Despite heralding the “success” of the November 9 vote on Catalan self-rule, the two parties that make up the northeastern region’s ruling CiU nationalist bloc are drawing different conclusions from the results.
While Convergència believes that early elections are “more than likely” if Madrid refuses to negotiate on the basis of Sunday’s vote, which yielded 80 percent support for independence, Unió Democràtica would rather keep elections out of the picture for now.
Convergència coordinator Josep Rull said the group would be willing to wait a maximum of two weeks for Prime Minister Mariano Rajoy to agree to negotiations over a new, official and binding referendum in Catalonia.
But Rull admitted that this possibility was “remote” and that their second plan would be to hold early elections that would effectively function as a popular plebiscite, showing the level of support for Catalan premier Artur Mas.
If that were the case, Convergència would seek a joint run with the Catalan Republican Left (ERC) and other secessionist parties as part of a single “national candidacy.”
But the ERC opposes such a joint run – recent opinion surveys show that it is in a position to win early elections by itself. Party leader Oriol Junqueras has stated that he wants elections to be called as soon as possible to achieve a pro-separatist majority that would enable independence to be declared immediately.
Unió, the other half of the ruling CiU bloc, is painting a very different picture.
“Now is the time to govern, not to hold elections,” said party secretary general Ramon Espadaler. Unió wants to start negotiating a way out of the crisis with Madrid, with a longer deadline.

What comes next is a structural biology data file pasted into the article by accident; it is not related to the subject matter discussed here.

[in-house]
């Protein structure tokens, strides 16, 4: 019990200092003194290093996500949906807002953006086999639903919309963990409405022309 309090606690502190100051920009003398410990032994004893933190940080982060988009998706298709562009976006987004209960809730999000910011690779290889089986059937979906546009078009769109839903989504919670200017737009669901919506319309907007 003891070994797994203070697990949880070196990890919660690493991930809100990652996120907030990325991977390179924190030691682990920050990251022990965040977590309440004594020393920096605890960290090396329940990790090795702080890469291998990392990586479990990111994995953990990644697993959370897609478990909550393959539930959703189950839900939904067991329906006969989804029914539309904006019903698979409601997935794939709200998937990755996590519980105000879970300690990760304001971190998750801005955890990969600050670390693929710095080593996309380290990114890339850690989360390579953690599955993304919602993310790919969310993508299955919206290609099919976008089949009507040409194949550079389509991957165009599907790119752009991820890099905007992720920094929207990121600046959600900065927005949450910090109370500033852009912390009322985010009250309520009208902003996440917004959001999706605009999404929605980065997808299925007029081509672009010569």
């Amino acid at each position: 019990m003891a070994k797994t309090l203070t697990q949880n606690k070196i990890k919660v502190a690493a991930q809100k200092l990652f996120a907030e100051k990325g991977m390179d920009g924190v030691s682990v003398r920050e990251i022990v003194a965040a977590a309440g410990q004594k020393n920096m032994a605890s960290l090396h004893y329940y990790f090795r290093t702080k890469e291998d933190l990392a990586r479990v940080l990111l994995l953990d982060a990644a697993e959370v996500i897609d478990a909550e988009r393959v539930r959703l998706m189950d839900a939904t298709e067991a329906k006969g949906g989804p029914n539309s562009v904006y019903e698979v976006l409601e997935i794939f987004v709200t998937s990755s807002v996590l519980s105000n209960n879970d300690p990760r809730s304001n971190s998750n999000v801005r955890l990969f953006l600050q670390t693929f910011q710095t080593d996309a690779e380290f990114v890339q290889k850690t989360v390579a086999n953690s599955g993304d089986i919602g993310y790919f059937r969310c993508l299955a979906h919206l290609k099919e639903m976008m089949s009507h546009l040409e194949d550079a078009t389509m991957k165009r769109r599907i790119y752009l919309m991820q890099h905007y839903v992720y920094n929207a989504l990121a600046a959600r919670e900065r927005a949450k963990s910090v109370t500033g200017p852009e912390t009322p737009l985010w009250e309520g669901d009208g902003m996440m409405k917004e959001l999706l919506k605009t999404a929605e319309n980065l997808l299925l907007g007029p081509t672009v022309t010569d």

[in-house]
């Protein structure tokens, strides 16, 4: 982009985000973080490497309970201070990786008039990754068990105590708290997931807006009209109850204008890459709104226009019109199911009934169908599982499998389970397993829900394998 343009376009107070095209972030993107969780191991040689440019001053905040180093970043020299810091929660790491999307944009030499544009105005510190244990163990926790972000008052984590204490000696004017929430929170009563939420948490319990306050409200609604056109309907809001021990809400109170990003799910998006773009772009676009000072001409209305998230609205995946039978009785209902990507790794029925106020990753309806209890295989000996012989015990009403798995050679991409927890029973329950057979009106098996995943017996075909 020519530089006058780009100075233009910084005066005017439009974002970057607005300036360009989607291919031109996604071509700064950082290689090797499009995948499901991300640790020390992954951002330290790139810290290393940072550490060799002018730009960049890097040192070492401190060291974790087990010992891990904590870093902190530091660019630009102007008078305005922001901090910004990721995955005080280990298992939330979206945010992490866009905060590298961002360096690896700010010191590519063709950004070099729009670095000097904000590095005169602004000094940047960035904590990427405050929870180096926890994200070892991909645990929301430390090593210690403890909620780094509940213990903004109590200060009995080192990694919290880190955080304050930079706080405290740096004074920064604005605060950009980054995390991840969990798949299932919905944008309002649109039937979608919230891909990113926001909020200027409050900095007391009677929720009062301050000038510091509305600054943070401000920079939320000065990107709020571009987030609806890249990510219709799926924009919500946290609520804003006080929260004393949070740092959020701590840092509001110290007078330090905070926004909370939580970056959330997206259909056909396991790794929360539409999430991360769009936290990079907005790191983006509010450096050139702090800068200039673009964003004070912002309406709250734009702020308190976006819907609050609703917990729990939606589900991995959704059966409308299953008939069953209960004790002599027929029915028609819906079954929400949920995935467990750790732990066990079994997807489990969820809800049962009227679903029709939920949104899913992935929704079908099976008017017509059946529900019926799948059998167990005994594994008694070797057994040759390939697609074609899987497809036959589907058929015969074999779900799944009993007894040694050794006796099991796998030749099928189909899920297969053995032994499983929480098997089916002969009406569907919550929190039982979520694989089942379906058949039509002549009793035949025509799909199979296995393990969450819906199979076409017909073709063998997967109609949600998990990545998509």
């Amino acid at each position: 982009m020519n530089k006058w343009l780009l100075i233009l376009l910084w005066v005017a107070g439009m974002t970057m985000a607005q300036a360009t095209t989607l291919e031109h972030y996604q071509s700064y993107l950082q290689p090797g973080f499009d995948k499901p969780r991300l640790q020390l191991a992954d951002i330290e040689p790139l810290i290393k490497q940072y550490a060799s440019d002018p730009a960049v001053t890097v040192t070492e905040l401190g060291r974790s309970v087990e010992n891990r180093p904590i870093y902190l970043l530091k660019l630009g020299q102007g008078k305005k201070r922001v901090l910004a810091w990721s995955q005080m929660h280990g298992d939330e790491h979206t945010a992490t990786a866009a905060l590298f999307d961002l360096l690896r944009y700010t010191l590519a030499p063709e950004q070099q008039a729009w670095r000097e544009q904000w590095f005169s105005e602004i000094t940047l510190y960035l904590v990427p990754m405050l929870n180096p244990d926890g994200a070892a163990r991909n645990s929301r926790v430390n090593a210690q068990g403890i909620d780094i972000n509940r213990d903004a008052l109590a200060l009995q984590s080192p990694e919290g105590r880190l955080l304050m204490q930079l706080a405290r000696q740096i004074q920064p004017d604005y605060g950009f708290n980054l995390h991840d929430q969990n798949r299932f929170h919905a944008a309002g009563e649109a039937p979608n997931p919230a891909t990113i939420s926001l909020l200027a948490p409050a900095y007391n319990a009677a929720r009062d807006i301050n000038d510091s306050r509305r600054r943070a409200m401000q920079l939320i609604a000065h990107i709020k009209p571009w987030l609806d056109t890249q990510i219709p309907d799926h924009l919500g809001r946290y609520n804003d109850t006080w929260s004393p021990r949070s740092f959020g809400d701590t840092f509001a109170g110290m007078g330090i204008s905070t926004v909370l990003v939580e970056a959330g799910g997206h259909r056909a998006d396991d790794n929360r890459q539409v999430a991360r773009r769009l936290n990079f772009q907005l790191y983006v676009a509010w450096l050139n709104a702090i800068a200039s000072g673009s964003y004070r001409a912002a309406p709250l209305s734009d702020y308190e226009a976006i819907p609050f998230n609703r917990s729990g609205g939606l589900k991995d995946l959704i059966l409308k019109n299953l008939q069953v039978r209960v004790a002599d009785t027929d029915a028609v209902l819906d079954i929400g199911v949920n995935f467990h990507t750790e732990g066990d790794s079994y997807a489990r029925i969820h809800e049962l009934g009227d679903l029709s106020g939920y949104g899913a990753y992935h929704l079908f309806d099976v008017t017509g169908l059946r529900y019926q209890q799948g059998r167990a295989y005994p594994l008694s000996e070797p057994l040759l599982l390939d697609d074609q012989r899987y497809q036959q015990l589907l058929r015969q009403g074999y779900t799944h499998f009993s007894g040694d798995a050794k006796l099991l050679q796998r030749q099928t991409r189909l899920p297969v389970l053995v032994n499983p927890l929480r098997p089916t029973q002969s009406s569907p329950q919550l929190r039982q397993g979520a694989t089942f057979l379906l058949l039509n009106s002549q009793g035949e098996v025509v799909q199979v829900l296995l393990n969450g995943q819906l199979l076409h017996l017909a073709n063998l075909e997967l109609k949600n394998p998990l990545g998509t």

Meanwhile, the leader of Spain’s Socialist Party, Pedro Sánchez, has called on Prime Minister Mariano Rajoy to begin the process to start reforming the Constitution so as to find a new place for Catalonia within Spain. The Socialist Party rejects Catalan independence, as does the ruling Popular Party (PP), and instead supports a middle-of-the-road “federal” solution that would grant greater powers to Catalonia. The exact nature of this federation, however, remains unclear.
Sánchez also expressed “respect” for the more than two million people who voted in Sunday’s informal referendum, but noted “that there were also millions of Catalans who considered that the independence proposal is not the way to resolve the issue of how Catalonia fits into Spain.”
Outside of Spain, silence was the prevailing reaction to Sunday’s vote. The European Commission deliberately refused to issue an opinion on the matter. “It is not the Commission’s role to express opinions on matters of member states’ internal organization,” said a European executive spokesman.
However, British Prime Minister David Cameron did express his “support” for the Spanish government, following his own experience with the independence vote in Scotland.
“I would say to my friend Mariano Rajoy and everyone in Spain that Britain is a great friend and a great ally,” he said. “We’re great lovers of Spain, we want it to stay united and we believe that referendums must be held through proper constitutional and legal frameworks, within them and not outside them.”